High Performance Materials in Aerospace by Harvey M. FlowerHigh Performance Materials in Aerospace by Harvey M. Flower

High Performance Materials in Aerospace

byHarvey M. Flower

Paperback | October 28, 2012

Pricing and Purchase Info

$176.35 online 
$193.50 list price save 8%
Earn 882 plum® points

Prices and offers may vary in store

Quantity:

In stock online

Ships free on orders over $25

Not available in stores

about

Aerospace presents an extremely challenging environment for structural materials and the development of new, or improved, materials: processes for material and for component production are the subject of continuous research activity. It is in the nature of high performance materials that the steps of material and of component production should not be considered in isolation from one another. Indeed, in some cases, the very process of material production may also incorporate part or all of the component production itself and, at the very least, will influence the choice of material/component production method to be employed. How­ ever, the developments currently taking place are to be discovered largely within the confines of specialist conferences or books each dedicated to perhaps a single element of the overall process. In this book contributors, experts drawn from both academia and the aerospace industry, have joined together to combine their individual knowledge to examine high performance aerospace materials in terms of their production, structure, properties and applications. The central interrelationships between the development of structure through the production route and between structure and the properties exhibited in the final component are considered. It is hoped that the book will be of interest to students of aeronautical engineering and of materials science, together with those working within the aerospace industry. Harvey M. Flower Imperial College 1 Design requirements for aerospace structural materials C. J. Peel and P. J. Gregson 1.
Title:High Performance Materials in AerospaceFormat:PaperbackDimensions:382 pagesPublished:October 28, 2012Publisher:Springer-Verlag/Sci-Tech/TradeLanguage:English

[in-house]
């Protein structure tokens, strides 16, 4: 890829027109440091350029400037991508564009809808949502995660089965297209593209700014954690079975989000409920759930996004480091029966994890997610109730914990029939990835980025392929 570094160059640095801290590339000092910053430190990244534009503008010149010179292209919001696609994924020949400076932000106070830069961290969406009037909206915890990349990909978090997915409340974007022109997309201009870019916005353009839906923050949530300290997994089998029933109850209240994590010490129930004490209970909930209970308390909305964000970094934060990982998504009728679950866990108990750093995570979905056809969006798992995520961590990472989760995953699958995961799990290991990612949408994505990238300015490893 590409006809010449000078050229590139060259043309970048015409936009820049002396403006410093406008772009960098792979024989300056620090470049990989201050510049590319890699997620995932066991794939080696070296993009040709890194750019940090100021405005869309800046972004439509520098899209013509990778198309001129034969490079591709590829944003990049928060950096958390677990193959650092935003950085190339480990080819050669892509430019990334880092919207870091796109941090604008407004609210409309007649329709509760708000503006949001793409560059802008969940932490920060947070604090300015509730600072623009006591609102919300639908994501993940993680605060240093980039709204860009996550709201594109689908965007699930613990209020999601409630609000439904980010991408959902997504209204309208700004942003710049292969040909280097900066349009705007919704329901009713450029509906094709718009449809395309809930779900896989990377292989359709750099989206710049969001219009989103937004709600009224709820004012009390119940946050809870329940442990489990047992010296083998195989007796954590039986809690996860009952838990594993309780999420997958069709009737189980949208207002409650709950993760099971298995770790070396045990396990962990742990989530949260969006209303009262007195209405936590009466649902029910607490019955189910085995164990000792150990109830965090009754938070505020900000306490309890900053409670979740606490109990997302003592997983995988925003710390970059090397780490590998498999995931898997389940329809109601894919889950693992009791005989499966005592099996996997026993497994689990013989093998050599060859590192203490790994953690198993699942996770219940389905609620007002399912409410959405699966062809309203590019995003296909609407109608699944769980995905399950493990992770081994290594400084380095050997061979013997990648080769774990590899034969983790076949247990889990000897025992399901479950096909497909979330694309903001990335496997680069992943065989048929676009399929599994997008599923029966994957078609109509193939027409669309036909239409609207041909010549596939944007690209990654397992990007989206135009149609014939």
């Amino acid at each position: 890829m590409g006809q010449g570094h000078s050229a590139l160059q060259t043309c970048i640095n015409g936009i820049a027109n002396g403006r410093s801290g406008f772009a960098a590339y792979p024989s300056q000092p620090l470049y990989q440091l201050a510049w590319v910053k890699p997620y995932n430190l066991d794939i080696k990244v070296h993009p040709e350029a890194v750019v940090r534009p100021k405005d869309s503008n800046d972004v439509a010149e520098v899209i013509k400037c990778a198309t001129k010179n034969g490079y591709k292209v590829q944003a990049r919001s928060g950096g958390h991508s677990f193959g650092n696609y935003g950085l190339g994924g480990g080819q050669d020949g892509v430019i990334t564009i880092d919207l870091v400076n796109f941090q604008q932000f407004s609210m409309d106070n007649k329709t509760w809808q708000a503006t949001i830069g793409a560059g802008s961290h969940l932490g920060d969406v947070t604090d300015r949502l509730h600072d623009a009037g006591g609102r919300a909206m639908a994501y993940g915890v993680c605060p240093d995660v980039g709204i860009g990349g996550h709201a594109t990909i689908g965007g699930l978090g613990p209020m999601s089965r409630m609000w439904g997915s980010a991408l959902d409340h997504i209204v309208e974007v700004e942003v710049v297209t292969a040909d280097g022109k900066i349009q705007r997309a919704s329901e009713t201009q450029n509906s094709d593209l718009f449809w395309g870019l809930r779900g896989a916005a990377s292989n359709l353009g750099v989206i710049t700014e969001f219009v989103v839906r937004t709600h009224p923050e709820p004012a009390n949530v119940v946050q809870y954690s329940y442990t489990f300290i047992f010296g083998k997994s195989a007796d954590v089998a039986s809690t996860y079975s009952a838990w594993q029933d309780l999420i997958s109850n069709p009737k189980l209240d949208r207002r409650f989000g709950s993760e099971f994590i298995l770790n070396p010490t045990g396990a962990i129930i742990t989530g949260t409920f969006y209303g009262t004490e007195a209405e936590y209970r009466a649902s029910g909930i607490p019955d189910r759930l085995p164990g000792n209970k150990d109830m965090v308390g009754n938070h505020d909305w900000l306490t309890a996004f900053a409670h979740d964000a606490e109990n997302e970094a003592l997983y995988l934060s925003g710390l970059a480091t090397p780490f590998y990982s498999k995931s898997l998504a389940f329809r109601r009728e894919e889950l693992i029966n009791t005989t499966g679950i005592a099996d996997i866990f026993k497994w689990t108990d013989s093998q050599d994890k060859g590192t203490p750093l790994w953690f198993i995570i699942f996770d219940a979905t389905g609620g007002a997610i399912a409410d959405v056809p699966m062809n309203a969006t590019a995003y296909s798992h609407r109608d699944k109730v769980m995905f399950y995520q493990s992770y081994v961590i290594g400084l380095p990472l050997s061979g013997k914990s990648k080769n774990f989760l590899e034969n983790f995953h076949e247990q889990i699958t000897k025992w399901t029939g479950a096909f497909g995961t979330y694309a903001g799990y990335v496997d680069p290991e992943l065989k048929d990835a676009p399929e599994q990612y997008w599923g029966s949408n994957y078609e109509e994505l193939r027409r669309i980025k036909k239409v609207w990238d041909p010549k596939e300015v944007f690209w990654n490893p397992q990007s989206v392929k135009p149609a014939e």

The following ISBNs are associated with this title:

ISBN - 10:9401042969

ISBN - 13:9789401042963

Reviews

Table of Contents

1 Design requirements for aerospace structural materials.- 1.1 Introduction.- 1.2 Properties that affect structural efficiency ab initio.- 1.3 Properties affecting cost of ownership.- 1.4 Cost-effective design.- 1.5 Concluding remarks.- References.- 2 Aluminium alloys: physical metallurgy, processing andproperties.- 2.1 Introduction.- 2.2 Aluminium alloys: processing and properties.- 2.3 Conventional aerospace aluminium alloys.- 2.4 Advanced aerospace aluminium alloys.- 2.5 Conclusions.- References.- Further reading.- 3 Titanium alloys: production, behaviour and application.- 3.1 Introduction.- 3.2 Brief summary of the metallurgy of conventional Ti alloys.- 3.3 The production of Ti alloys and Ti alloy components.- 3.4 The mechanical behaviour and properties of commonTi alloys.- 3.5 Ti-based intermetallic compounds.- 3.6 Summary.- Acknowledgements.- References.- Further reading.- 4 Nickel-based alloys: recent developments for the aero-gasturbine.- 4.1 Background.- 4.2 Alloy constitution and development trends.- 4.3 Processing developments.- 4.4 Microstructure and high temperature deformation.- 4.5 Turbine disk applications.- 4.6 Future prospects.- References.- 5 Structural steels.- 5.1 Introduction.- 5.2 Gear steels.- 5.3 Bearing steels.- 5.4 Ultra high strength steels.- Acknowledgements.- References.- 6 Ceramic materials in aerospace.- 6.1 Introduction.- 6.2 Monolithic and toughened ceramics.- 6.3 Composite ceramics.- 7 Polymeric-based composite materials.- 7.1 Introduction.- 7.2 Reinforcements.- 7.3 Matrices.- 7.4 Interface.- 7.5 Processing.- 7.6 Properties.- 7.7 Joining composites.- 7.8 Non-destructive testing (NDT).- 7.9 Advantages of composite materials.- 8 Metal-based composite materials.- 8.1 Introduction.- 8.2 Metal-ceramic composites.- 8.3 Laminates.- 8.4 Cost.- 8.5 Applications.- 8.6 Appendix.- References.- 9 Superplastic forming.- 9.1 Introduction.- 9.2 Superplasticity and its characteristics.- 9.3 Aerospace superplastic alloys.- 9.4 Post-superplastic straining mechanical properties.- 9.5 Superplastic forming (SPF).- 9.6 Advantages of SPF in aerospace structural design/manufacture.- 9.7 Aerospace applications of SPF.- 9.8 SPF/DB.- 9.9 Advantages of SPF/DB in aerospace structural design/manufacture.- 9.10 Aerospace applications of SPF/DB.- 9.11 Background to the application of SPF and SPF/DB in aerospace.- References.- 10 Joining advanced materials by diffusion bonding.- 10.1 Introduction.- 10.2 Diffusion bonding mechanisms.- 10.3 Effect of surface roughness and contamination on bondinterface defects.- 10.4 Testing of diffusion bonded joints.- 10.5 Diffusion bonding techniques of metals.- 10.6 Diffusion bonding of intermetallics.- 10.7 Diffusion bonding of ceramics.- 10.8 Diffusion bonding of composites.- 10.9 Diffusion bonding of dissimilar metallic materials.- 10.10 Diffusion bonding of metastable alloys.- 10.11 Manufacture of components by diffusion bonding techniques.- 10.12 Conclusions.- Acknowledgements.- References.- 11 Adhesive bonding for aerospace applications.- 11.1 Introduction.- 11.2 Bonded wooden aircraft.- 11.3 Principles of bonding.- 11.4 Aerospace adhesive types.- 11.5 Surface treatments.- 11.6 Design of bonded joints.- References.- 12 Rapid solidification and powder technologies for aerospace.- 12.1 Introduction.- 12.2 Production technologies.- 12.3 Effects on microstructure.- 12.4 Benefits of rapid solidification foraerospace applications.- 12.5 Conclusions.- References.- 13 Hot isostatic processing.- 13.1 Introduction.- 13.2 Removal of porosity.- 13.3 Benefits of HIP.- 13.4 Applications of HIP.- 13.5 Powder products.- 13.6 Diffusion bonding.- 13.7 Other applications.